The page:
"But authorities need to take it serious because we continue to push it all in front of us and the supply chain is under pressure. We must open up for seafarers within a few weeks," says Højgaard, who is also chairman of the Hong Kong Shipowners' Association.

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Headquarters are not the same

Right now, a work day at Anglo-Eastern's headquarters is not the same as it was back in January.

Throughout the day, everyone wears a mask, both while working alone and during meetings. Formal meetings are kept to a minimum, and employees are not allowed to move between the eight floors the headquarters span across.

We're working with industry professionals to adopt rules so that our people can get where they need to, especially to the ships, where the situation is becoming increasingly untenable for each passing day. Usually, we change 120 crew members every day

Bjørn Højgaard, CEO, Anglo-Eastern

"I think it works. It was clear to see that many had experienced Sars, myself included by the way. But most launched initiatives by themselves because they remembered what was done back in 2003 when Sars broke out," explains Højgaard.

"Visitors are examined and have their temperatures checked before they enter, and they are not allowed to have been in one of the critical areas recently. They have to sign a declaration about this in order to enter the building. The elevator is wiped down every two hours, and everyone wears masks. When employees return from yard visits, they are automatically quarantined," he explains.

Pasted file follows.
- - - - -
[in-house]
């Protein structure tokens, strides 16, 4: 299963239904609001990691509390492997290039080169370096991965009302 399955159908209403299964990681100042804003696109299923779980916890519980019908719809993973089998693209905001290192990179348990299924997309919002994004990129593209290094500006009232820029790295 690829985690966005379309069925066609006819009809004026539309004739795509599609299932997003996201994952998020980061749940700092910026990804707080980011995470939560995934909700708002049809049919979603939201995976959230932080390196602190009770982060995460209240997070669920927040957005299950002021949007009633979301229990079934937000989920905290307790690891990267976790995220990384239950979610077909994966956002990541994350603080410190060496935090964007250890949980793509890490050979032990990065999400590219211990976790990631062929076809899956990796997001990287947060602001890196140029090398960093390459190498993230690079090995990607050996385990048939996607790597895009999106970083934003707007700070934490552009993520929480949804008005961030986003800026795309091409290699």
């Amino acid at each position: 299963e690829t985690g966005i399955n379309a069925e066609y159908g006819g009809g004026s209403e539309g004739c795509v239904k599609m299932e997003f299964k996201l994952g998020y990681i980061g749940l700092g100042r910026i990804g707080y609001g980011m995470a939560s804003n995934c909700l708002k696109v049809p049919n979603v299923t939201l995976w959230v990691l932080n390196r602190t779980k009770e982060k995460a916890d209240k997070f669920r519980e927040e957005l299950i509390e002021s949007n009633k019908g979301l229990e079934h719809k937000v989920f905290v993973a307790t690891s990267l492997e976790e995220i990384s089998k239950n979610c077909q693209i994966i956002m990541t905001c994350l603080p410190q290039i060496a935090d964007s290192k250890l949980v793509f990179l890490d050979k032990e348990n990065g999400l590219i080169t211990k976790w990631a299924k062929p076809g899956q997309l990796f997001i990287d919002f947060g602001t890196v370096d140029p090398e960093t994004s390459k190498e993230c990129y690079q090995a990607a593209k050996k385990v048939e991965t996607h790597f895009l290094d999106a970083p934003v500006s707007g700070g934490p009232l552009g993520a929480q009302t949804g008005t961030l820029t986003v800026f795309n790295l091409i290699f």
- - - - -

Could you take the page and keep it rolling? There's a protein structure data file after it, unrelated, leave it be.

Right now, 50 people are in quarantine.

Sars made Hong Kong resilient

At the moment, one of the biggest worries is the number of people traveling back to Hong Kong from Europe as a consequence of the European countries shutting down, says the CEO, as some of them will undoubtedly bring corona back with them.

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Other than that, the city, with its 7.5 million residents, appears to have fared relatively well in the six weeks the corona crisis has lasted so far. Schools and universities are shut down, but people are still free to go to bars and restaurants.

But everyone remains cautious. Among other things, you can see locals keeping their balance in the subway without holding on to railings, as this is one way of avoiding the contagion, explains Højgaard.

"Sars is deeply embedded in many out here. You don't touch anything. You avoid packed rooms. Major sporting events are canceled. People stay away from the city more. Many more than I've ever experienced go hiking in the mountains over the weekend."

How are the consequences more generally speaking?

"Everyone will feel it to some extent, depending on which segment you work in. It's worst for cruise liners and those carrying passengers. Then come container liners and subsequently everyone else," states Højgaard.

English Edit: Ida Jacobsen